Filed under: Health Insurance, Patient Protection and Affordable Care Act
Cross-Posted at HealthLawProf Blog
As we prepare for the second open enrollment period for the health insurance marketplaces to begin in just over one month, transparency offers a potential means of empowering consumers to make better decisions regarding the health plans they choose.
Some states are making strides in this area. The New Hampshire Insurance Department was an early leader on the transparency front, creating a website called NH HealthCost in 2005 to provide information on the costs of medical services based on claims data collected from the state’s insurers and stored as part of the Comprehensive Health Care Information System. Although the site was down for months earlier this year because of problems encountered when it changed vendors, it is back up and running and promises that “significant changes” are in store. Currently, however, it only offers data on the costs of a few dozen medical services, such as MRIs, CT scans, ultrasounds, X-rays, colonoscopies, and emergency room visits.
Beginning October 1, 2014, insurers in Massachusetts must provide information about the full-range of costs for medical care on their websites. As Martha Bebinger reported earlier this week, there are some limitations to the disclosures. For one, the prices are not standardized among carriers, and thus some reported prices include all charges related to a particular medical service whereas others exclude related costs, such as charges to read the test or facility fees. In addition, carriers sometimes use different terminology to refer to the same procedure. Such differences make it difficult for consumers to make meaningful comparisons. There also are few prices available for inpatient care, and there is limited information about the quality of care provided at different costs. Consumers will need to log into their account, and the program will calculate each consumer’s particular deductible, co-pay, and co-insurance amounts based on what claims they already submitted in a plan year.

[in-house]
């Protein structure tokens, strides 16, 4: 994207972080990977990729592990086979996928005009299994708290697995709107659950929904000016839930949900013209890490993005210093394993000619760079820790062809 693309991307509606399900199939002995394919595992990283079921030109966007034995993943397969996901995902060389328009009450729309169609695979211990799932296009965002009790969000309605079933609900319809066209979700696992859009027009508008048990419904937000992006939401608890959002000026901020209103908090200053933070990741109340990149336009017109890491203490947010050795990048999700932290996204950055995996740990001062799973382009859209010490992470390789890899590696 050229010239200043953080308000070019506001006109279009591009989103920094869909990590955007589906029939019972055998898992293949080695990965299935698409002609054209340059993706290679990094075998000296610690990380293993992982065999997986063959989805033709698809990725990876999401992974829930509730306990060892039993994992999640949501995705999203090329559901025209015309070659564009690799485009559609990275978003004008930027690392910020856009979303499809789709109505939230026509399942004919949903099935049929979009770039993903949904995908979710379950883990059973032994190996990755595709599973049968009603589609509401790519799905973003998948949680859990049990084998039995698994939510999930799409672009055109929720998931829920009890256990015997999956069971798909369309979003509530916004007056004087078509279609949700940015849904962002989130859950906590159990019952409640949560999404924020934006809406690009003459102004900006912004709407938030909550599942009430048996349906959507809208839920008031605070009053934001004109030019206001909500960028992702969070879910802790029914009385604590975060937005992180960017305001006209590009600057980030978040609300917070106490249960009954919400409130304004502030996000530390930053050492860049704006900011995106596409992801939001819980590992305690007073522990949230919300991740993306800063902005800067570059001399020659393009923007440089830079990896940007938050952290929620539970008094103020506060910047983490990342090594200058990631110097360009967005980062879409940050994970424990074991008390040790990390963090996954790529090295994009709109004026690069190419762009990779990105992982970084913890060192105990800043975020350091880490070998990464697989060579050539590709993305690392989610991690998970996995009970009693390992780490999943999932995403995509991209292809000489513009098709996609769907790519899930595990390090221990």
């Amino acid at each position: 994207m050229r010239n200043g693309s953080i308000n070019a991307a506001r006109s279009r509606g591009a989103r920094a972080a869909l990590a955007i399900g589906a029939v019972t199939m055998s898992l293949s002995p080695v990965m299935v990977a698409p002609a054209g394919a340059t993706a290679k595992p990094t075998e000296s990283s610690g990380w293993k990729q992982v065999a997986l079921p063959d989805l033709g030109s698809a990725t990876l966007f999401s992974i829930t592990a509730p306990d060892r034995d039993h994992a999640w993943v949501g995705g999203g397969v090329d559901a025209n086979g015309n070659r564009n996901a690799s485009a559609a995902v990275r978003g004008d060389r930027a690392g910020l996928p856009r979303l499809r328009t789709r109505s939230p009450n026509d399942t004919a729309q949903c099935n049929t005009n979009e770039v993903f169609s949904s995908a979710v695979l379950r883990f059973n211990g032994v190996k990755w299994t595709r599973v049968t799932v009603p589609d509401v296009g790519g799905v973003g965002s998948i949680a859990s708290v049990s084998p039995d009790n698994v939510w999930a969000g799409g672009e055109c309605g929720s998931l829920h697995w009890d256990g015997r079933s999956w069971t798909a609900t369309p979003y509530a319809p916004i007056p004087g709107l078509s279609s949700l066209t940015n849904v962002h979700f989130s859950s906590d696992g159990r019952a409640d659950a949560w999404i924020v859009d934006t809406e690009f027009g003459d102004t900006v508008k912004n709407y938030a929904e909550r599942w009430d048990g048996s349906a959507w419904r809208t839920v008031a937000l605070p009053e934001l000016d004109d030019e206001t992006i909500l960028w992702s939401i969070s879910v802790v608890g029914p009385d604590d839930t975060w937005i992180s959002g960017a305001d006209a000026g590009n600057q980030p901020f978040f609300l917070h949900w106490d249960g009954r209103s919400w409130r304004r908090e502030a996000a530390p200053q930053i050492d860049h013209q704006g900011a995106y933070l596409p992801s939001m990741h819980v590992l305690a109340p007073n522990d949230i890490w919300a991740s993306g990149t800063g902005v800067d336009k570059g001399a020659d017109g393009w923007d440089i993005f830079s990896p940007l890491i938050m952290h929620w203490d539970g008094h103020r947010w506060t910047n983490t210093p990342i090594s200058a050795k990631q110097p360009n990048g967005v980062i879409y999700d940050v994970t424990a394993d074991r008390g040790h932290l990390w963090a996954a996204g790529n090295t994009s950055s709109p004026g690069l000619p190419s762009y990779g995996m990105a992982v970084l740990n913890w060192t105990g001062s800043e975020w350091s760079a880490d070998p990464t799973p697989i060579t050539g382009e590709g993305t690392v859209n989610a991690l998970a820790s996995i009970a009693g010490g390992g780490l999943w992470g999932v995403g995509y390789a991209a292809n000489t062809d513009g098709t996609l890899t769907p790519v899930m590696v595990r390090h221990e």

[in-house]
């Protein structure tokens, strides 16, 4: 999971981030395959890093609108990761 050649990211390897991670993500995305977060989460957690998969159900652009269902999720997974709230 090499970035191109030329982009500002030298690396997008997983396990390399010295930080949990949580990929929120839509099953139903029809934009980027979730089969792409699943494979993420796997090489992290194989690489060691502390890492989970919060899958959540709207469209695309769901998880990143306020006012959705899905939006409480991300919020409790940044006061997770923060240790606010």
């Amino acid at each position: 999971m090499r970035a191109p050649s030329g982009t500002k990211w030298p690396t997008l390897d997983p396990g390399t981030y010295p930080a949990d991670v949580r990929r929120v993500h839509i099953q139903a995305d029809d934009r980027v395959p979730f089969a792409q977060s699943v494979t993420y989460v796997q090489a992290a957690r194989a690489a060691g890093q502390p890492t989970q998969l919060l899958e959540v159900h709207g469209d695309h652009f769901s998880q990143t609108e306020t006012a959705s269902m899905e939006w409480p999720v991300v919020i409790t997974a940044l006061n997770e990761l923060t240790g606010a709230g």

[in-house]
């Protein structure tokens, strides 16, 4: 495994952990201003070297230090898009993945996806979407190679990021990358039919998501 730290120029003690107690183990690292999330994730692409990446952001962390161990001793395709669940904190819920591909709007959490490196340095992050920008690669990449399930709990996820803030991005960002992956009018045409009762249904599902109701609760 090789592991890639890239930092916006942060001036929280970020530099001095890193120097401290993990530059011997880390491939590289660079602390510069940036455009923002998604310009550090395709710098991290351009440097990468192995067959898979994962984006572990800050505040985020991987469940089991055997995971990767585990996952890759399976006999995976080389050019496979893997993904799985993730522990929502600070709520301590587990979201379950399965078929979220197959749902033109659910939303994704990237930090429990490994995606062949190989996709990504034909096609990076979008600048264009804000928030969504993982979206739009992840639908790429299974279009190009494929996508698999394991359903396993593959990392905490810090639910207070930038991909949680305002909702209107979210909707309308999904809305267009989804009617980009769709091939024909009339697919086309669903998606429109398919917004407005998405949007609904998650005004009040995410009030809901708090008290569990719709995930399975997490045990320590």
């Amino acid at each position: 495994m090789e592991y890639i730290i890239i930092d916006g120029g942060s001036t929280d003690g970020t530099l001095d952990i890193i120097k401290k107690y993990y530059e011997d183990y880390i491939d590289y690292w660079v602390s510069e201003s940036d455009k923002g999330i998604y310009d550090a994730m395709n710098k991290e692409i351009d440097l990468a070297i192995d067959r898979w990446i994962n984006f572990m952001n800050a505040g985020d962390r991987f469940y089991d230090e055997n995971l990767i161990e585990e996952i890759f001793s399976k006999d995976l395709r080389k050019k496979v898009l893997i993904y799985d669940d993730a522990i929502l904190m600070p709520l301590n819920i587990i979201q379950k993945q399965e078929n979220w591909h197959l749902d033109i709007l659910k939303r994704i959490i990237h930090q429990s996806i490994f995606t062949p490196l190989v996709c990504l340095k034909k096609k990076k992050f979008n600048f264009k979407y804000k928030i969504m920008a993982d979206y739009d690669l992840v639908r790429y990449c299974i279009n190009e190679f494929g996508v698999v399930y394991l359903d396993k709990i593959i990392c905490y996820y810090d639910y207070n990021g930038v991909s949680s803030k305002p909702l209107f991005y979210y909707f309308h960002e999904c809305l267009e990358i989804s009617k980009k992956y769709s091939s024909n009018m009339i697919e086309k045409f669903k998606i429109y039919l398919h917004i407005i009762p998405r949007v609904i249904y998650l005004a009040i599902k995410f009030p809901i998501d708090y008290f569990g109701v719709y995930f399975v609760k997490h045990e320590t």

Although these efforts to make the cost of healthcare more transparent are important, consumers already tend to over-focus on cost when choosing health insurance. A Kaiser Family Foundation survey, for example, found that twenty-seven percent of consumers who purchased non-group coverage for 2014 identified cost as the most important factor in choosing a plan. In contrast, only eleven percent identified choice of doctors or providers as the most important factor.
Recent articles about out of network bills by Elisabeth Rosenthal and others are important reminders of how important it is for consumers to balance cost with access to needed providers, among other salient factors. Yet surveys by McKinsey & Co. and the Commonwealth Fund similarly found that roughly a quarter of consumers who enrolled in exchange plans did not know whether they had chosen a broad or narrow network plan, and McKinsey found that this number increased to forty-two percent for consumers who previously were not insured. The Commonwealth Fund survey further found that thirty-nine percent of adults who enrolled in an exchange plan or Medicaid through the marketplace did not know which doctors were included in their plan.
An August 2014 report of physician network transparency by the Urban Institute highlighted Massachusetts’ Health Connector as a model of transparency in many respects. For one, it includes a dedicated “provider network disclosure” section for each plan that makes plain whether the plan has a general or limited provider network and identifies in red lettering under each plan name if the plan includes a narrow network of providers. It also embeds provider directories for all plans in its state marketplace with full search functionality, which helps “alleviate the complexity and confusion around network-based plan choice.”